Our guide to manicures
Hotcourses Editor

Our guide to manicures

First published date November 01 2013 Amended date July 14 2015

We use our hands every day, from when we wake up in the morning and brush our teeth, to typing at work, to eating our food – they are without doubt one of the most frequently used and active parts of the human body. Much like our feet, it is vital that our hands are not neglected and that they are in fact cared for regularly and correctly.

Whether you wish to specialise in hand treatments or simply wish to broaden your knowledge of nail care, a manicure course will help you to do so. Just like a standalone pedicure qualification the good news is that there are generally no formal entry requirements required in order to get yourself onto a manicure course, just enthusiasm for the treatment.


Very hands on

Typical course content will include everything you will need to know in order to safely and efficiently carry out manicure treatments on people. Key aspects will include hygiene, sterilisation and professionalism, consultation and aftercare, identifying nail types and conditions, practical skills to carry out a manicure treatment; to include; shaping, cuticle work, massage and polishing.

Nails could be an area you wish to focus on alone and if this is the case, there are courses that will delve even further into this area e.g. nail extensions, nail art and much more.  This is worth bearing in mind when choosing your course to ensure the content is tailored specifically to your interests and future plans.

There are many courses widely available in this area tailored to fit around your current lifestyle. You can complete a part time course over a longer period, a full time course faster, or even take evening classes to fit around your weekly schedules of work or study.



You might want to learn manicure skills as an extra addition to your current/future work plans at a beauty salon or spa, or you may wish to work at a nail salon specifically and focus on hand care alone. A manicure qualification is a perfect start for any aspiring beauty therapist or nail artist looking for employment at any level of the industry. You could start your own nail salon, work for a high profile nail care business, work from home or even be styling the nails of the rich and famous – the possibilities are endless.

It might be though that you’re just after the skills and knowledge in order to treat your friends and family (or even yourself!) to thorough and professional hand and nail care, as well as being more aware of the theory surrounding the importance of caring for your hands regularly and adequately. If that’s the case, there are plenty of short fun courses where you can learn the basics.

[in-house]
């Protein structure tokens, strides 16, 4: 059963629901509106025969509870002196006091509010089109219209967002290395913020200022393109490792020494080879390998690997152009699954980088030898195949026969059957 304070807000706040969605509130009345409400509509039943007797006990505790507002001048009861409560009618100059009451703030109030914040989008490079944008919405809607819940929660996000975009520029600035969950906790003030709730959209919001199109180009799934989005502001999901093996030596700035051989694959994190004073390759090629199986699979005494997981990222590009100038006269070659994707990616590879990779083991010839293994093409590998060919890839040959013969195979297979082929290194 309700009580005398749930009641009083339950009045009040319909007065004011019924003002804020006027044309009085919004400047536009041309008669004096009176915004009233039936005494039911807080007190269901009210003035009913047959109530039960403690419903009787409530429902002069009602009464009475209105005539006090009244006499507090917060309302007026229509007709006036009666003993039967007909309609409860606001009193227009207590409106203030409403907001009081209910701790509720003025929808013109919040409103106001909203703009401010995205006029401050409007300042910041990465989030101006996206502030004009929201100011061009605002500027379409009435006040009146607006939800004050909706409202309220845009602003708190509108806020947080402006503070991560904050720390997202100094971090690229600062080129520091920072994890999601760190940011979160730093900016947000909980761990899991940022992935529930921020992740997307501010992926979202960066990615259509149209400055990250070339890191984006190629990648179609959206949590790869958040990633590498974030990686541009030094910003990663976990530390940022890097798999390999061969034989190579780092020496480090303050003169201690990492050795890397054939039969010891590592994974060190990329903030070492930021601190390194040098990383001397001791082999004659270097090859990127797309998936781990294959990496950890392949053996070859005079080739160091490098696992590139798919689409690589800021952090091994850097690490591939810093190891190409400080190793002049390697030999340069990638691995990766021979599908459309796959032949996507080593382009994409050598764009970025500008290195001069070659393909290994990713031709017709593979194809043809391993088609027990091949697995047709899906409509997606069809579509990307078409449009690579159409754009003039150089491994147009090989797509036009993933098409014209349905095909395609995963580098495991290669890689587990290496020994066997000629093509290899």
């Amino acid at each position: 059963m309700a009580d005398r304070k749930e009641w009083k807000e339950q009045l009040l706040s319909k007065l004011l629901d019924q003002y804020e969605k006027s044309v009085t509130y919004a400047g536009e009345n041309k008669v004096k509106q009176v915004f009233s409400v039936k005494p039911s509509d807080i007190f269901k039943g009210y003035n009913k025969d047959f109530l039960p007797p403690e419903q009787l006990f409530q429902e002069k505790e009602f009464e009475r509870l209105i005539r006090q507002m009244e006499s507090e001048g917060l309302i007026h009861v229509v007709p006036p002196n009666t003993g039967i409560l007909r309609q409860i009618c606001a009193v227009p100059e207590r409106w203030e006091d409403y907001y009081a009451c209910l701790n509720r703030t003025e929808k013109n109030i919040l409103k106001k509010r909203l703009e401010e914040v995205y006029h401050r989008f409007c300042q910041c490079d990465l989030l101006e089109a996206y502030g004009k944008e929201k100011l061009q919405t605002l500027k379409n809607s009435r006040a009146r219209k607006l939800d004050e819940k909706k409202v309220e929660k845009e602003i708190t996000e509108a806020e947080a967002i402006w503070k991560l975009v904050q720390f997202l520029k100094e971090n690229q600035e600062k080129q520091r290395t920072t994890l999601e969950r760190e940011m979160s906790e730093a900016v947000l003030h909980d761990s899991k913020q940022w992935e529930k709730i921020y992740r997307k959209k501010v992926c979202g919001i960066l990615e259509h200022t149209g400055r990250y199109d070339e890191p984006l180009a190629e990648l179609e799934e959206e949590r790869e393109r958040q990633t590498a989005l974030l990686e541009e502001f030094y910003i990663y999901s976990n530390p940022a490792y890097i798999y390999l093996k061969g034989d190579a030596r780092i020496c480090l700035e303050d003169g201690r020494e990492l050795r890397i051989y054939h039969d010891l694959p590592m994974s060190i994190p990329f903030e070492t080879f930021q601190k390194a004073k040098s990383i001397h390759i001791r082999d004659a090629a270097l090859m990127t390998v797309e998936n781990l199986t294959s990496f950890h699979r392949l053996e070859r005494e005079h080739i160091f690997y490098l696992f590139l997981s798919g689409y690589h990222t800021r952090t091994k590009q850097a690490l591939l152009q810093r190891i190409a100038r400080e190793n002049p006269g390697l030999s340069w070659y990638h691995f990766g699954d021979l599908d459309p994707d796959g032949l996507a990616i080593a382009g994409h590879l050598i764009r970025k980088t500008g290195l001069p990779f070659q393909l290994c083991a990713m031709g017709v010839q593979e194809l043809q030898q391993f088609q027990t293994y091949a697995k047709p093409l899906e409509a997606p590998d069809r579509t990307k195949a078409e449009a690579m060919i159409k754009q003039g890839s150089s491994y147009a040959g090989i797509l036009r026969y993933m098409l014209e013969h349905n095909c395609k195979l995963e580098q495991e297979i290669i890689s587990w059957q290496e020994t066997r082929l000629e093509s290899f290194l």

‘Handy’ facts

  • The hand has been used as a symbol of protection since ancient times.
  • Your fingernails grow about the same amount as the continents move every year.
  • It takes 6 months for your fingernails to grow all the way from the root to the tip.
  • The longest fingernails ever belonged to Shidhar Chillal. They were 20 feet, 2.25 inches and it took 48 years to grow them.
  • 12.6% of all men are left-handed, while only 9.9% of all women are.
  • One fourth of athletic injuries involve the hand and wrist.
  • When the hand is kept wet, the skin of the palm wrinkles and the exact reason as to why this happens is not known, except that nerves control it. When the nerve, which supplies feeling to an area of skin on the palm, is cut, that area of skin not only becomes numb, but also loses its ability to wrinkle when wet.
  • The thumb is controlled by 9 individual muscles, which are controlled by all 3 major hand nerves.
  • Each hand contains: 29 major and minor bones, 29 major joints, at least 123 named ligaments, 34 muscles which move the fingers and thumb, 48 nerves and 30 named arteries.
  • Fingers are never perfectly straight. Usually, the index, ring and small finger each curve sideways slightly toward the middle finger, and the middle finger may curve toward either side.
  • During the Gallic wars, Julius Caesar ordered the thumbs of captured warriors be amputated so that when they returned to their country, they would serve as examples and be unable to bear arms again. This practice was later used in a number of wars and in the slave trade.


By Telsha Arora

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